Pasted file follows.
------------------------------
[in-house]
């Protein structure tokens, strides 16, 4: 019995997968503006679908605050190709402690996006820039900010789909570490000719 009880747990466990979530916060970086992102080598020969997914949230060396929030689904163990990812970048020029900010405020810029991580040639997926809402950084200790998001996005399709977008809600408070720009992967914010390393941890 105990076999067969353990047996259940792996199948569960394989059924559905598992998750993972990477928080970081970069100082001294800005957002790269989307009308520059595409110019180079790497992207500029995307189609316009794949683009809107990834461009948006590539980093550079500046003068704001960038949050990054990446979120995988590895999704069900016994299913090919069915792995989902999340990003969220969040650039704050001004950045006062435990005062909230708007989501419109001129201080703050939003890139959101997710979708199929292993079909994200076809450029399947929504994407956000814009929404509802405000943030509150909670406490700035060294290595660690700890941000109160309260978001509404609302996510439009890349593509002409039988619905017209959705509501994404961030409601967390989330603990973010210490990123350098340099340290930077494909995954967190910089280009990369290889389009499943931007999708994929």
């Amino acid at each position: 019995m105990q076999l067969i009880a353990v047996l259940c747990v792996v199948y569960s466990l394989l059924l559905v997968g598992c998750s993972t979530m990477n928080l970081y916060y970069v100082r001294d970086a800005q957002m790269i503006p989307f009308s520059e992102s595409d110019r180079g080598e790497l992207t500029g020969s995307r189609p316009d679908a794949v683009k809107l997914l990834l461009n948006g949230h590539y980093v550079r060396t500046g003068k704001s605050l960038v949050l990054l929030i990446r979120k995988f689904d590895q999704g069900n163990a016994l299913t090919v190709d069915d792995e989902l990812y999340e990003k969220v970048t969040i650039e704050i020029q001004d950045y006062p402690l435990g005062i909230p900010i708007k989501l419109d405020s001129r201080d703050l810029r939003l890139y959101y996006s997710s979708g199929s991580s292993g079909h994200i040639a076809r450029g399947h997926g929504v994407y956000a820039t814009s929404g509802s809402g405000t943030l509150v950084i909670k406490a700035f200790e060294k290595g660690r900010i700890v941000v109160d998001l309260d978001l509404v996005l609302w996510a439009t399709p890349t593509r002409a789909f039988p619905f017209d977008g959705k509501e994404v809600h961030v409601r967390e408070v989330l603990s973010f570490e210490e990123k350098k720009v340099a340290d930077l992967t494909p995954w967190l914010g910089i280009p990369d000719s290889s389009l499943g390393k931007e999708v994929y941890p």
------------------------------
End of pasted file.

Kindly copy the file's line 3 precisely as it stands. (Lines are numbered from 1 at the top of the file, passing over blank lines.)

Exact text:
């Amino acid at each position: 019995m105990q076999l067969i009880a353990v047996l259940c747990v792996v199948y569960s466990l394989l059924l559905v997968g598992c998750s993972t979530m990477n928080l970081y916060y970069v100082r001294d970086a800005q957002m790269i503006p989307f009308s520059e992102s595409d110019r180079g080598e790497l992207t500029g020969s995307r189609p316009d679908a794949v683009k809107l997914l990834l461009n948006g949230h590539y980093v550079r060396t500046g003068k704001s605050l960038v949050l990054l929030i990446r979120k995988f689904d590895q999704g069900n163990a016994l299913t090919v190709d069915d792995e989902l990812y999340e990003k969220v970048t969040i650039e704050i020029q001004d950045y006062p402690l435990g005062i909230p900010i708007k989501l419109d405020s001129r201080d703050l810029r939003l890139y959101y996006s997710s979708g199929s991580s292993g079909h994200i040639a076809r450029g399947h997926g929504v994407y956000a820039t814009s929404g509802s809402g405000t943030l509150v950084i909670k406490a700035f200790e060294k290595g660690r900010i700890v941000v109160d998001l309260d978001l509404v996005l609302w996510a439009t399709p890349t593509r002409a789909f039988p619905f017209d977008g959705k509501e994404v809600h961030v409601r967390e408070v989330l603990s973010f570490e210490e990123k350098k720009v340099a340290d930077l992967t494909p995954w967190l914010g910089i280009p990369d000719s290889s389009l499943g390393k931007e999708v994929y941890p």